Ever wonder why the colors of red, green and gold are used at Christmas? And how the Christmas tree became such a part of the Christmas tradition? Well, following is a brief summary of the origins of these practices.
The Origins of Green and Red as Christmas Colors:
During the 4th century, the Church adopted the practice of celebrating December 25 as the birth date of Jesus Christ. Christians were already accustomed to hanging wreaths of holly in their homes during this time to celebrate the winter solstice, and they eventually began leaving the wreaths up during Christmas. This lead to the association of green with Christmas. The circular shape of the wreath became associated with the eternal of life of Jesus Christ as well as representing the crown of thorns placed on his head during his crucifixion. The red holly berries represented the blood shed by Christ.
The Origins of the Christmas Tree Tradition:
The color green became a permanent part of the Christmas tradition over the next few centuries. More specifically, the evergreen tree was associated by early Christians with eternal life.
The production of Miracle Plays by the Church during the 14th century led to the tradition of Christmas trees. The purpose of Miracle Plays was to educate the mostly illiterate public about Christianity. One such play called The Paradise Play, traditionally performed each year on December 24, told the story of Adam and Eve and the Garden of Eden. Since there were no apple trees available that time of year, apples were hung on a pine tree to represent the Tree of Good and Evil.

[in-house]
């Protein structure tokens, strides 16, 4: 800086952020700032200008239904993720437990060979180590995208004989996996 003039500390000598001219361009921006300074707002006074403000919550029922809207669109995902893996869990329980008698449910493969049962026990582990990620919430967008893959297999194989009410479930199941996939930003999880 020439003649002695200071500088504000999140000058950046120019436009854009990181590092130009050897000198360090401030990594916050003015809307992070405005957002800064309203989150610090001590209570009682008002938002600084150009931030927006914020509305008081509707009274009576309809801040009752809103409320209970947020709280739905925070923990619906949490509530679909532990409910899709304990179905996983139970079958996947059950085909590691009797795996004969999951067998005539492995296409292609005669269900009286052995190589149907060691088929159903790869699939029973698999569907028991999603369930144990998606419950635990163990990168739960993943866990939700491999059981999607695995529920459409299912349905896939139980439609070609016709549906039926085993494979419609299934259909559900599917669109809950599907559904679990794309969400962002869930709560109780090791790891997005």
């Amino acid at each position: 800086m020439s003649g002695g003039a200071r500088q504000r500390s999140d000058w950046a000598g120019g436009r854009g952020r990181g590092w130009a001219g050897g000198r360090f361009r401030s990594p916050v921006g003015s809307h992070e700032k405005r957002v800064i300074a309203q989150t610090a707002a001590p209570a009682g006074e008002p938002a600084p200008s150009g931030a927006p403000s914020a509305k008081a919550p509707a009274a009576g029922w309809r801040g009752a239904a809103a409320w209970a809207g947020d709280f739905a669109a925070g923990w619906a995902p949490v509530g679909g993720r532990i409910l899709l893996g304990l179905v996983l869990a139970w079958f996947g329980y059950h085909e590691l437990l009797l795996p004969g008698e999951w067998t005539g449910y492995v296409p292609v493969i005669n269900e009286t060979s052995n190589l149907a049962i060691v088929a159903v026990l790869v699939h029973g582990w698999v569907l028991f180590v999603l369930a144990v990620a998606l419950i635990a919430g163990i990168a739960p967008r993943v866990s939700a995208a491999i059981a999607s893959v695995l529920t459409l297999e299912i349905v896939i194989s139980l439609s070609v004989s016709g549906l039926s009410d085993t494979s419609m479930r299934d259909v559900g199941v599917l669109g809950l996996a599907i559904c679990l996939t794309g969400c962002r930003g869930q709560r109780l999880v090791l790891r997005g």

Eventually churches began using pine trees decorated with apples as part of their Christmas celebrations. Families soon adopted the practice putting pine trees with apple decorations in their own homes at Christmas.
Thus was born the tradition of using the colors green and red at Christmas, as well as the use of evergreens as part of the Christmas celebration.
How Did the Color Gold Become Associated with Christmas?
Over the course of time, the color of gold was added as a Christmas color to represent the Gift of Gold from one of the Three Kings.
This post is meant to be only a very brief summary of the origins these Christmas colors and traditions. There are many other events and pieces of information that can be linked to our current Christmas customs and rituals. Here are some helpful informational links I used in writing this post:
The Origin of Christmas Colors
The Colors of Christmas: Red, Green and Gold
Christmas Wreaths (Its Meaning, History and Types)